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Living with the assault on education

May 20, 2012 - By Randy Tucker, Staff Writer

It began in the 1990s, and our schools have never been the same.

We were crowded into a kindergarten classroom on a warm Friday afternoon. Shoshoni had just changed its school schedule to lengthen every school day except Friday, which would be an early out every week at 1:35p.m.

It seemed on the surface like a great idea. Students often missed Friday for athletics and other activities. The thought was that the modified schedule would increase student attendance overall.

Initially the staff would have every other Friday afternoon off as well, a great benefit for most of us who commuted the 23 miles from Riverton each day to teach. It was difficult to get a haircut, make a dental appointment, or schedule anything else when you left for work at 7 a.m. and returned after practice at 6:30 p.m. each day.

With the schedule in place, the administration sprang a little surprise on us. That Friday we sat for two hours in chairs designed for 5- and 6-year olds listening as an "expert" droned on about something called outcome based education.

When we were finally released from the ordeal I asked my friend Tim Ervin a question that would become traditional nearly every Friday afternoon for the next decade.

"What was that about?" I asked. Tim smiled and said, "It was about two hours."

Our exchange summed up the views most teachers held as the war on education began in the dark days of the early 1990s.

Metaphorically, it seemed as if a cloud of doom had descended on the once bright world of education. A decade or two before, we survived the inane rhetoric of the education college only to have the same nonsense re-emerge in our mandated training sessions.

Teaching children became secondary. We were not allowed to miss an in-service day. Administrators actually instructed us to take a day off from teaching rather than miss the weekly trainings.

In the process the global solution to why Johnny couldn't read and Susie couldn't add was made apparent: If you forced the adults to attend meetings all the time, then tested the kids constantly, they would somehow magically get a viable education.

I know it sounds ridiculous, but that was and remains the procedure in public schools across America. Shoshoni was such a great school, I often wonder why the "experts" had to meddle.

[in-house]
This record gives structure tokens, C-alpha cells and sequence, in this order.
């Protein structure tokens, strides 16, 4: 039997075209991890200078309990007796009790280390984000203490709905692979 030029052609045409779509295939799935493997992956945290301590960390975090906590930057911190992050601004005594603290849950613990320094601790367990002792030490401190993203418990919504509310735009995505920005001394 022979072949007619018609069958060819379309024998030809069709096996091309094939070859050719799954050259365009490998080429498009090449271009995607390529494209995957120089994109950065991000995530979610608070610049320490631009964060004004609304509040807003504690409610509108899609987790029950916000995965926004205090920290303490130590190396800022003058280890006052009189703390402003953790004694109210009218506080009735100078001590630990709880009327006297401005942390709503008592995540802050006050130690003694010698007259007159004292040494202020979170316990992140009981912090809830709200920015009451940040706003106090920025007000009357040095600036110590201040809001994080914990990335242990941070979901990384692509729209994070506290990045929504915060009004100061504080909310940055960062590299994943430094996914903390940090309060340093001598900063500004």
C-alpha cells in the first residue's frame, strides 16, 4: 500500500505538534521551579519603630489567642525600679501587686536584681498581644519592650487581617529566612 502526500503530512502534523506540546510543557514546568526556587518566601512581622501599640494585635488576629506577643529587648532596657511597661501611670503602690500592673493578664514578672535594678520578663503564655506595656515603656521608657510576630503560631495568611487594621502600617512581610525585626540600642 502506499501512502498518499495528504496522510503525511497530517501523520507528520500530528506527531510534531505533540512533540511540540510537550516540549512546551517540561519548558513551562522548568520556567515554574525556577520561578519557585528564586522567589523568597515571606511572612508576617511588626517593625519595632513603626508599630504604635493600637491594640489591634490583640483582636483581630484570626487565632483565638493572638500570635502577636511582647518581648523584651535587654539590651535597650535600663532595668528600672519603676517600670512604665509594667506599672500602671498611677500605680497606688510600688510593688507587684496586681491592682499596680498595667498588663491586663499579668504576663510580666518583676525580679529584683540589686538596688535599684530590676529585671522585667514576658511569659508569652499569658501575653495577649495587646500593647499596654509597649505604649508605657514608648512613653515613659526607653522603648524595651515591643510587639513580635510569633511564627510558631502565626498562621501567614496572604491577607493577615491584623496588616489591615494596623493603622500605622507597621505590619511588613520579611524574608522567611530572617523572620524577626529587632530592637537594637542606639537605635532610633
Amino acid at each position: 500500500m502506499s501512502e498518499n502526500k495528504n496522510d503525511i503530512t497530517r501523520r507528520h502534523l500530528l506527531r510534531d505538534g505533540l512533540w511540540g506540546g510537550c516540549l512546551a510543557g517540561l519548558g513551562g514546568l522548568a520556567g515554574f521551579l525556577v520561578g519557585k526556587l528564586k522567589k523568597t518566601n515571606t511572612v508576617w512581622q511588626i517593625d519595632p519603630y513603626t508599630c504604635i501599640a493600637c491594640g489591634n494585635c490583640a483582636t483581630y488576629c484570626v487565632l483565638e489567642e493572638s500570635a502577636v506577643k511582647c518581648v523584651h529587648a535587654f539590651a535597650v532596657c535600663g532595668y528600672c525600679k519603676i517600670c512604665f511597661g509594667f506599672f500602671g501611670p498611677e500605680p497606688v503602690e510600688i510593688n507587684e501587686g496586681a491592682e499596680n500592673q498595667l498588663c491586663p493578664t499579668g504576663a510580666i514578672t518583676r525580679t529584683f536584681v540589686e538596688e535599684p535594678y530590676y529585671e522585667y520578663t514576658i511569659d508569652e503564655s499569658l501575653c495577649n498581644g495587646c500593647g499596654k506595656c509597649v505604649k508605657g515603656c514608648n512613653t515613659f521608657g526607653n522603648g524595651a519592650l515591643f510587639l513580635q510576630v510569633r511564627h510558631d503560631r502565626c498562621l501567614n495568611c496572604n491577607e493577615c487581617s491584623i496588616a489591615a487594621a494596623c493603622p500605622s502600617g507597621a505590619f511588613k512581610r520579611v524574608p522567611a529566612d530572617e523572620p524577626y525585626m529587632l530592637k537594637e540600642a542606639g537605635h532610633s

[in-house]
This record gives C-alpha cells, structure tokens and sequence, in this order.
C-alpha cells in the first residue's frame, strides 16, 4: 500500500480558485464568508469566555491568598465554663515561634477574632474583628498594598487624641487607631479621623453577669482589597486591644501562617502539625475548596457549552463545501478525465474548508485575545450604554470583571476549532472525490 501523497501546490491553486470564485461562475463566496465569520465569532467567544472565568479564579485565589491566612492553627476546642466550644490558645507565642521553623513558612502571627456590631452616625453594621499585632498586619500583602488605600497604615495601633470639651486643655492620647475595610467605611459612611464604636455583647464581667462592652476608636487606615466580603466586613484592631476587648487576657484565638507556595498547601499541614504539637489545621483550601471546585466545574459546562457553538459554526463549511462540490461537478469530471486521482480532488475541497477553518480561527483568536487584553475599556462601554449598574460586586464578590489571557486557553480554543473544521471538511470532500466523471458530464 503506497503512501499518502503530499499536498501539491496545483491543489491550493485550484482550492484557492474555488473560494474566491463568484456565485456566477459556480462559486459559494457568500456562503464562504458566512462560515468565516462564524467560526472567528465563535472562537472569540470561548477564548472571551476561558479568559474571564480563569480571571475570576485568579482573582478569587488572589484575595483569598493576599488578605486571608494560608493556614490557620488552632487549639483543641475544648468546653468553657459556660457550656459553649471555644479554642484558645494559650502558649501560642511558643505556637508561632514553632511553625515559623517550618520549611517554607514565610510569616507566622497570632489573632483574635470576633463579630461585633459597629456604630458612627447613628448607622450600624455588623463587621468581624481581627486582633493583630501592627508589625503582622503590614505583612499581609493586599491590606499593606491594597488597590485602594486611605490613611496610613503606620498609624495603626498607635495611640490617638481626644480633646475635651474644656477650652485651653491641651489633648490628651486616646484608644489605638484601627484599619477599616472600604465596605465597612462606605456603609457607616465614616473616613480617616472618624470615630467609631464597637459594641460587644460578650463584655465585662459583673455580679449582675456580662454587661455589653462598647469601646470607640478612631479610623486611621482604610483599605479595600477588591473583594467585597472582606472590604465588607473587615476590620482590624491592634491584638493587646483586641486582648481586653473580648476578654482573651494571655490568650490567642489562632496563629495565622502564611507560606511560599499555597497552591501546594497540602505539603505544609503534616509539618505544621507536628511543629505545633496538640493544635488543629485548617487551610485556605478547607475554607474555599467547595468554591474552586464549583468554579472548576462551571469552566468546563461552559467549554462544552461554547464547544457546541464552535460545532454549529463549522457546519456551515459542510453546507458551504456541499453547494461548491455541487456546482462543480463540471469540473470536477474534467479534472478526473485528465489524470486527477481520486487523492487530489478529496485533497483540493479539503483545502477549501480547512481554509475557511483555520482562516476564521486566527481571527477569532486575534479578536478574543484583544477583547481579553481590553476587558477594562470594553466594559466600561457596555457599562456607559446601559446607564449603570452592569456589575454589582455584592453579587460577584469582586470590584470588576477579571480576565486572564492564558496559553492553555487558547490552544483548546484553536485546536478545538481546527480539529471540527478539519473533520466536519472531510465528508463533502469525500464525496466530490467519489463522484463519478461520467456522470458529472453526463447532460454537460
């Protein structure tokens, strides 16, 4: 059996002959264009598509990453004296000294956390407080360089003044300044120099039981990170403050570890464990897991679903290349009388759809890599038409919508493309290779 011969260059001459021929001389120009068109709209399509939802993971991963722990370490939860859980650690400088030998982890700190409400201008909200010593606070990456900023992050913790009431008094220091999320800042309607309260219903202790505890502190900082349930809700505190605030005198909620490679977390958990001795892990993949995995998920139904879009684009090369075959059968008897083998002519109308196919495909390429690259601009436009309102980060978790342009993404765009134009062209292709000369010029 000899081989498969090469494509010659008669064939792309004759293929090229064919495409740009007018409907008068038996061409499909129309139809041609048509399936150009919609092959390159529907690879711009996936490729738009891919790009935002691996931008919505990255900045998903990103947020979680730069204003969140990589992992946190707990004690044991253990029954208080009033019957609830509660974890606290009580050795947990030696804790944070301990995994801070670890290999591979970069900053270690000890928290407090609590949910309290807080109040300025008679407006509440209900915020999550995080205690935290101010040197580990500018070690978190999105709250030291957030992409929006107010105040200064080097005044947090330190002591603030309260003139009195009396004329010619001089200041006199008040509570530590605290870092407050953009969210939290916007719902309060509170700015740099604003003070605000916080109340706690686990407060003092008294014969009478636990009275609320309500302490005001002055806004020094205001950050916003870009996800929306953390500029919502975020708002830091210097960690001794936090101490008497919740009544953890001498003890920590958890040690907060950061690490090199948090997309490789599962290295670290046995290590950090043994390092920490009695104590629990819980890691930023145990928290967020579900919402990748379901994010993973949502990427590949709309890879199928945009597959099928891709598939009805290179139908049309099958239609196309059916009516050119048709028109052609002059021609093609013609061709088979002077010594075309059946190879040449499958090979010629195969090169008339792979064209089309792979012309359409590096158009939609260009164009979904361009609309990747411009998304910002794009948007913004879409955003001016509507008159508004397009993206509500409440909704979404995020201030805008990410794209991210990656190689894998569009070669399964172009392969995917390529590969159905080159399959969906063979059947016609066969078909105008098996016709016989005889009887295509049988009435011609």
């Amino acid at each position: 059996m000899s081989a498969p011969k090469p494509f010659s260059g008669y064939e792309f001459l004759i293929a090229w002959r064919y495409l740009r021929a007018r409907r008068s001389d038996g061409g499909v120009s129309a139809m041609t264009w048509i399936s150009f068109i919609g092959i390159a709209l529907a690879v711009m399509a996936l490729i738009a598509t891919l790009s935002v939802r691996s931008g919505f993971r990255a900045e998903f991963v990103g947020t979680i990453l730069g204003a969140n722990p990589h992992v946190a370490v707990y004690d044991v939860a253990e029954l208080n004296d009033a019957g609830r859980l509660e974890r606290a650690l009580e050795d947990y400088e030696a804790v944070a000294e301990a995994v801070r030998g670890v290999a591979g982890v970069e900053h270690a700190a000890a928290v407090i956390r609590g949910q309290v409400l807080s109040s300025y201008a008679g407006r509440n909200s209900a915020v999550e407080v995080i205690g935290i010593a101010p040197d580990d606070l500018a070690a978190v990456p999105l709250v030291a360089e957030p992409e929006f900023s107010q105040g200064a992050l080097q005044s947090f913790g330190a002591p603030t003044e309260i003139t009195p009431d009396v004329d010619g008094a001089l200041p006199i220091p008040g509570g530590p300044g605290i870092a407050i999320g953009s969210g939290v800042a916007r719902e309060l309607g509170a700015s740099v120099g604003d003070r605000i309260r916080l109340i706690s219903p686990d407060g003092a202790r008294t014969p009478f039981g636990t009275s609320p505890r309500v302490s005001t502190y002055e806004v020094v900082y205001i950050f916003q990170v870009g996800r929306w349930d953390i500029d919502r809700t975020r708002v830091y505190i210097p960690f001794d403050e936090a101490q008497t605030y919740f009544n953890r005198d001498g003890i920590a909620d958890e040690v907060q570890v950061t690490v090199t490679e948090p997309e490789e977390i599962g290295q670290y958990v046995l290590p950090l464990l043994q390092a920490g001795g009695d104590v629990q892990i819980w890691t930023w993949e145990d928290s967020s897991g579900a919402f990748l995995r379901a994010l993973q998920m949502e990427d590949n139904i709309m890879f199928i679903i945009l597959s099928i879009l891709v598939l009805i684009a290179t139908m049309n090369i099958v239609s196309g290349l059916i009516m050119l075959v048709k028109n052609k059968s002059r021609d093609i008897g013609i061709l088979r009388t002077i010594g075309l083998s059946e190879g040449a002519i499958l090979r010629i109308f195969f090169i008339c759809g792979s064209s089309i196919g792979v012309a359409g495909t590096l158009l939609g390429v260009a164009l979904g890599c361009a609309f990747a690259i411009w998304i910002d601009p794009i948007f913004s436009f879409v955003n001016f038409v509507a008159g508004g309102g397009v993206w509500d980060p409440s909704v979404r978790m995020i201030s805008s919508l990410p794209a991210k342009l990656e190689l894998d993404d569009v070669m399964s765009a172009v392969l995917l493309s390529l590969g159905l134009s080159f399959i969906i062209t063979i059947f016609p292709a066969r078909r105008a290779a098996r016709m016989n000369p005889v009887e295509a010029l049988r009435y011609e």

One day at football practice, a player told us a girl in the junior class was quitting school. After practice we went to her house to talk her into coming back. Her mom met us at the door.

"You guys are too late. There were six teachers here already. She'll be back tomorrow."

Genuine concern, a little secret you can't get in a canned program or measure on yet another standardized test.

The problem with the continued annoyance of in-service training wasn't the time and money wasted by the district, it was the venomous atmosphere it produced in the staff.

It became easy to forget the children in the blind hatred of yet another wasted afternoon of throwing yarn across the room to learn that gay men don't get AIDS, learning that everyone has the same exact abilities, that a work ethic is something to be avoided, and the dreaded queen mother of pseudo-education fads: self-esteem. It seemed the onslaught would never end until we all got our "minds right."

As a whole we still did our best with the kids, but it was never the same. The constantly changing band wagon left us hoping forlornly that we could just get off and teach again.

As the century drew to a close, I began to think of changing directions. Maybe things would be different at another school while teaching another discipline.

I took my first computer class on a Sigma 7 back in 1977 studying Fortran at UW and became enamored with PCs when I took an interest class from Dave Hamaker in Lusk in 1982 on the Apple II+. From 1993-96 I earned an MA in computer science from George Washington University and the opportunity to use it, along with my knowledge gained from running TL Computing with Mike Lieberman came in the fall of 1999 at the James H. Moore Career Center in Riverton.

Over the next four years I taught Microsoft Office, A+ Computer training, Dream Weaver web design and was a certified CCNA trainer for Cisco Systems. I had the chance to coach track at Riverton High School and junior high football again with my friend Tom Zingarelli. The commute changed from 44 miles round trip to just one, and the pay was better.

But a soft spot for Shoshoni remained. It's really never left.

I finally decided to leave the classroom for good in April of 2003 when my old friend Trent Blankenship, Wyoming's new Superintendent of Public Instruction, offered me a position with the Wyoming Department of Education. By June I was traveling across the state working with Tandberg compressed video systems, training teachers to deliver instruction across the state and even across the world with just the manipulation of a few buttons.

The job ended when Trent resigned and moved to Alaska, but I'll always appreciate the knowledge I gained in the position. I was much more appreciative of the time it allowed. I was able to attend son Brian's games and daughter Staci's concerts and festivals. In their final years of high school I never missed an activity that they were in, even following the Wyoming band to Pasadena for the Rose Parade.

But the gig ended in July of 2005, and I needed a job. A great one emerged as if my magic from an old foe on the hardwood. I was off to my third and final career.

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